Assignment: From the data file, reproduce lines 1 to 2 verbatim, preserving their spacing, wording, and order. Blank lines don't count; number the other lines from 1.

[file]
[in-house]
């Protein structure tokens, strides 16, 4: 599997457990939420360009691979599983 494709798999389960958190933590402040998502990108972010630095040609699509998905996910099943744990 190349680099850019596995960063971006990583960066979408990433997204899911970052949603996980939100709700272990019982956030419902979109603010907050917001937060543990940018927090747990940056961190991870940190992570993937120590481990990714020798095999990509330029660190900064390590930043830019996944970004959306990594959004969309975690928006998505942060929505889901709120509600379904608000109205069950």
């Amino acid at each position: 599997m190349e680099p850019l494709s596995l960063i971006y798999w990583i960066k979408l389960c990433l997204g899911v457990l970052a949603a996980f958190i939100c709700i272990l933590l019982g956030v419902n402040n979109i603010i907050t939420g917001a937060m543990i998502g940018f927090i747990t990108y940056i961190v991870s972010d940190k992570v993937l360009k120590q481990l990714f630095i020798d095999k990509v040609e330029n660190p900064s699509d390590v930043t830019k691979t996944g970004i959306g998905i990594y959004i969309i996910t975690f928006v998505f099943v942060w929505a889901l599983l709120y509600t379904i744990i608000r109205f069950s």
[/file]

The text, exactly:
[in-house]
């Protein structure tokens, strides 16, 4: 599997457990939420360009691979599983 494709798999389960958190933590402040998502990108972010630095040609699509998905996910099943744990 190349680099850019596995960063971006990583960066979408990433997204899911970052949603996980939100709700272990019982956030419902979109603010907050917001937060543990940018927090747990940056961190991870940190992570993937120590481990990714020798095999990509330029660190900064390590930043830019996944970004959306990594959004969309975690928006998505942060929505889901709120509600379904608000109205069950």